I was chosen to comment on geriatric lovemaking. I am still pondering on the meaning of this

I miss the Dome. It might have been a waste of shame, but in some respects it was good value. Offering a compelling spectacle of disaster lightened by farce, and buffoonery tempered by pomposity, it happily - if unedifyingly - diverted the nation for three or four years. Of course, anybody running such an ambitious and visible project would have made a lot of mistakes, but the Dome's management made every possible mistake. In this, there was a sort of genius for error. In my brief and inglorious tenure as creative director of the Dome, Peter Mandelson was responsible for every ruinous decision made about the contents. These resulted in shopfitters generating the content of the site. Where we could have had Susan Sontag and Frank Gehry masterminding the Dome, we got people who worked on trade shows. Mandelson was quite incapable of distinguishing quantity of activity (a lot) from quality of activity (very low) - a lack of judgement that has taken different forms over the years. For a while, I thought the Dome should stay and be relaunched as a Museum of Mediocrity, but even holders of a GCSE in property development know that the site is worth much more without the Millennium Tent, whatever is in it. That assumption, I imagine, lies somewhere behind every proposal for its reuse.

One of my many problems is that, as I disdain films and television, I would not recognise a celebrity if he or she came up and hit me with a quarter-bottle of Moet, but I think there were lots there at the launch party for In Style, AOL-Time Warner's new magazine about celebrities, which is selling millions in the US already. The room was full of goateed, shaven-headed, slicked and gelled strivers, all in regulation soot-deposit black, a sort of uniform communisme de luxe. I was wearing a sand-coloured corduroy suit and the sense of liberation and singularity was exhilarating. I make no forecasts, but let me tell you: beige gives you stand-out credentials in a carbon-party world.

This quantity-quality thing is a feature of contemporary debate, a symptom of a culture embarrassed about standards. Take the question of speed limits. Since any impact above, say, 15mph is potentially life-threatening, there is a lot of sophistry around. Goodness only knows, we need more decorum and civility on the roads, not less, but speed is an imperfect measure. I have been driven (in Germany) at over 150mph for hours on end in security and comfort. On the other hand, the most dangerous car journey I have ever experienced was teaching a nanny to drive a Fiat Panda along the Albert Embankment. At speeds that never exceeded 20mph, I was forced to scream involuntarily on more than one occasion and, clammy and hyperventilating, to abandon the exercise. Dangerous driving occurs at all speeds, as any visitor to Eastbourne knows.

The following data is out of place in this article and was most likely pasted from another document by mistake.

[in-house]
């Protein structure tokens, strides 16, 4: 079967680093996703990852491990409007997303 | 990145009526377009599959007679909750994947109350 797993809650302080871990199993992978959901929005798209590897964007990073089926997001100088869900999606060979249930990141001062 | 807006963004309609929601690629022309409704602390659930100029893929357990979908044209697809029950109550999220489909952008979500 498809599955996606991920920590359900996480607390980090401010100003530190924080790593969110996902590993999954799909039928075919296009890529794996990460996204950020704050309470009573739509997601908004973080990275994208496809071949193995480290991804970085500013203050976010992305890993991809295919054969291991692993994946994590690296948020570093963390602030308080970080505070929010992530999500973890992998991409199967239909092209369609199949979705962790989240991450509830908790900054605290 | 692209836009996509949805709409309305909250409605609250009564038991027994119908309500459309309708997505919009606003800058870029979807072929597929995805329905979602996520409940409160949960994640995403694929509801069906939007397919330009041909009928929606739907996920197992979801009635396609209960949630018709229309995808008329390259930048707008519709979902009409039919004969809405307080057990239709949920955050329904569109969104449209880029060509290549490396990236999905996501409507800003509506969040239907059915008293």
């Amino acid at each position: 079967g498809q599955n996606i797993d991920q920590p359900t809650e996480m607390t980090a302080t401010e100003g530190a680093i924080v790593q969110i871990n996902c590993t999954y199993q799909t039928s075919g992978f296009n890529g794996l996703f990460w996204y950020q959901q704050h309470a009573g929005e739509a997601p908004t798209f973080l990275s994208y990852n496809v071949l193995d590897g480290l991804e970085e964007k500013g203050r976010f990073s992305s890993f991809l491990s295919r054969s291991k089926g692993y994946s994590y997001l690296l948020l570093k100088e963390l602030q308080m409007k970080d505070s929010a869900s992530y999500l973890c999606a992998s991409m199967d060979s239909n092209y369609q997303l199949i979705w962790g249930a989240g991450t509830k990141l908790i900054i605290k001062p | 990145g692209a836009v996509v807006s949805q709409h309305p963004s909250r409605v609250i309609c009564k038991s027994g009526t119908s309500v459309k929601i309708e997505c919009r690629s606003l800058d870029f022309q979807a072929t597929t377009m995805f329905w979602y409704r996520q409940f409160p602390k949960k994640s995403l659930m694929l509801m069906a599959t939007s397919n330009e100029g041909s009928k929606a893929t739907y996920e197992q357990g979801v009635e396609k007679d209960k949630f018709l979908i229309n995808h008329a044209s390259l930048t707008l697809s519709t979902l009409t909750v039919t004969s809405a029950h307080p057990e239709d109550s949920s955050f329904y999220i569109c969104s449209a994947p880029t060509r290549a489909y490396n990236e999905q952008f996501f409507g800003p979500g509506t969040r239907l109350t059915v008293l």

The great thing about Terence Conran is that, only lightly touched by formal education, he has always been able to make business decisions based on passionate conviction and a good eye, unencumbered by any excess of learning or weaselly academic scruples. So it was surprising to find him entering the quantity-quality debate with his Stakhanovite letter to the Times about university teaching. OK, things could be tightened up a bit (I have an economist friend who seems to teach four hours a year and spends the rest of his time trading commodities and looking at a deer park). Equally, students, as I recall, do tend to hang about rather a lot. But there is something infinitely precious about the freedom to explore ideas and people in a three-year suspension from the dire reality of ISAs. And the liberality that goes with an old-fashioned education and unworldly work practices has its advantages, too. Conran and I were, funnily enough, each beneficiaries of this: 20 years ago, I exploited the unworldly work practices of the university that employed me so I could cheerfully moonlight on Conran's behalf, setting up the V&A's successful Boilerhouse Project (and the Design Museum that arose from it). This would have been tricky had I been teaching 60-hour weeks, four terms a year.

It is half-term, so more time with the family. My son is at a London day school and uses the opportunity to catch up with prep-school friends who are now boarders. His own school is fee-paying, but has an admirably tough, urban grammar feel to it. None the less, he has turned out a model of refinement, sort of. Yesterday, after a rollerblading session in the City of London, whose steps and expressive architectural features are a favourite venue for deadly manoeuvres where yoof threatens the bankers it will one day become, he cheerfully returned home with "fuck" felt-tipped in garish green majuscules on his forearm. This miracle of calligraphic wit was the work of a boy from Marlborough - the public school in Wiltshire. I mention this with no comment, except to say it has never happened in south London.

I have written for lots of papers, but rarely for the Times, so I was pleased to find a message asking me to call about an article. It turned out that I had been identified as an appropriate commentator on geriatric lovemaking to do a follow-up after a reported erotic incident in a sunset home. Anyway, I was too late and was told: "We've asked Peregrine Worsthorne instead." Writing as a beige-clad, ex-whizz-kid, ex-design guru, I am still pondering the meaning of this.

This article first appeared in the 26 February 2001 issue of the New Statesman, Please, sir, we girls want some more